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[Ghosts Of Gaming Past] A Review Of ‘F.E.A.R. 2: Project Origin’

Welcome to Ghosts of Gaming Past — here we’ll be reviewing older horror games, classics and non-classics we missed when they were originally released. Have a game you’d like reviewed? Send us an email.

Written by Ryan Peters, @Thrashmarshall

F.E.A.R, or First Encounter Assault Recon for the uninitiated, is a series that has become synonymous with horror gaming. From its slow motion roots on PC back in late 2005 F.E.A.R has grown into one of the defining horror experiences of this generation. While many purists may argue that the original game has yet to be beaten, and most fans wrote off much of the generic third entry, it’s F.E.A.R 2: Project Origin that stands up as the pinnacle of the series. Not only is F.E.A.R 2 a fantastically horrifying game, it’s also a solid and rewarding shooter.

Released in 2009, Project Origin tells the story of Sgt Michael Becket a member of Delta Force that is sent in as part of a team to retrieve the head of Armacham — the evil defense company from the first game — from her home shortly before the end of the events in the original F.E.A.R. While the initial premise is a bit boring, the way that developer Monolith has tied the plot of this game with its predecessor means that there is a real sense of momentum. It’s a real kick for those that have played the first game to know that the events of Project Origin are happening alongside their previous adventures.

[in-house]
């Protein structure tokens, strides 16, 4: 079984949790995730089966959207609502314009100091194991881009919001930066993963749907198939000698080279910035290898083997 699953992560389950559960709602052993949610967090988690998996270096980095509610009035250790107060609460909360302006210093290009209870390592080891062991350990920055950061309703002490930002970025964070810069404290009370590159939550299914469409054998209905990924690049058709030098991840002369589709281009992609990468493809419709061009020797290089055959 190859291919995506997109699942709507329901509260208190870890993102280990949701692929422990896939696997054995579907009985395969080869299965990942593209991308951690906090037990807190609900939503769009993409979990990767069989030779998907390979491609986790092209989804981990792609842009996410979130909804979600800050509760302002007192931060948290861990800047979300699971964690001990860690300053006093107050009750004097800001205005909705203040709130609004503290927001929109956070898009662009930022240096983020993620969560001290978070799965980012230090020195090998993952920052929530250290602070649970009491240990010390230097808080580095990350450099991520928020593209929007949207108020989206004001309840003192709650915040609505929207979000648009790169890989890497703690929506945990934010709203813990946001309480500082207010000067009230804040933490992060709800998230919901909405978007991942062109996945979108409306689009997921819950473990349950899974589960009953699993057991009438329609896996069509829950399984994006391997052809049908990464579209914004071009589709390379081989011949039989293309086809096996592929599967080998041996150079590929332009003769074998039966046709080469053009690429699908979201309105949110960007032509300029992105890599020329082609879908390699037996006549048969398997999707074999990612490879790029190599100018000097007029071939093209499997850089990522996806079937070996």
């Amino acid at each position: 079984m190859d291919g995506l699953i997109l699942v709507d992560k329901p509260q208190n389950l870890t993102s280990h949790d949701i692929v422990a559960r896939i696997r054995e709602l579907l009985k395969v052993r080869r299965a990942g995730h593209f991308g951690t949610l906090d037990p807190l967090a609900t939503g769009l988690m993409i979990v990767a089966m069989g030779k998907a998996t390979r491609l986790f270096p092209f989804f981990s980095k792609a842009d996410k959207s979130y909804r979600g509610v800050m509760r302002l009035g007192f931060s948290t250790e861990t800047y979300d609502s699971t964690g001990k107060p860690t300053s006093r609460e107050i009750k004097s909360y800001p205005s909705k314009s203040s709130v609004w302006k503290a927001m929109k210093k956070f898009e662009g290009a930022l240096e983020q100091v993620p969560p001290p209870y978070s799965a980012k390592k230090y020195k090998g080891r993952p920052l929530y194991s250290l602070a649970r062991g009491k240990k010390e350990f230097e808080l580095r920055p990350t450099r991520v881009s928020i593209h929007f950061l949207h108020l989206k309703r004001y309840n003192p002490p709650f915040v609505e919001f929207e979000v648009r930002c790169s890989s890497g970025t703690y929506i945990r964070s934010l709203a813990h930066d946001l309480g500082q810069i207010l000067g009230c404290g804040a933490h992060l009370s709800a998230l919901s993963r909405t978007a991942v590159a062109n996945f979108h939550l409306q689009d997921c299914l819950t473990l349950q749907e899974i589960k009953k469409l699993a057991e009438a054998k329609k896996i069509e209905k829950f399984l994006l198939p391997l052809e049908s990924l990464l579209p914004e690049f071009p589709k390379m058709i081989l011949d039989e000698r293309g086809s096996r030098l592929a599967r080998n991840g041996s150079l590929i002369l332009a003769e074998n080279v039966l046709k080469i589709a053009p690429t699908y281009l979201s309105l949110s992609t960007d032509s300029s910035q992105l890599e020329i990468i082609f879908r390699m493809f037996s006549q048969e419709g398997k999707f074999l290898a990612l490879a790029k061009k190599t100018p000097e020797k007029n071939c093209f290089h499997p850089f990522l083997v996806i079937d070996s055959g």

It’s not long however before the plot of F.E.A.R 2 is spun on its head, dragging players through a tale of government cover ups, genetic experiments and of course physic demon ladies. It’s all hugely entertaining horror fare and the strong, if albeit cliché personalities of Becket’s Delta squad gives a lot of the game a strong Aliens vibe. Just with regrettably less Paxton.

Despite being released four years ago this game still looks amazing. Monolith poured so much attention to detail into the numerous environments that each level oozes atmosphere. Every blood splattered hospital ward and bomb blasted office block feels like it has its own story to tell, the graphics still stand up today and combine with the level design to amazing effect. The high level of polish on display in F.E.A.R 2 not only makes it an impressive visual spectacle, but makes the all-important scares highly effective.

Over the years Monolith has developed a true mastery of scaring players with the F.E.A.R and Condemned series’, a mastery that is clearly on show in Project Origin. There’s plenty of pant filling jump scares throughout the games’ ten hour campaign, most featuring the brilliantly realized antagonist Alma, but there’s also hundreds of subtle, creepy moments that work to keep the player feeling constantly uncomfortable. I was on edge every second, regardless of if I was in the middle of a shootout or exploring an underground lab.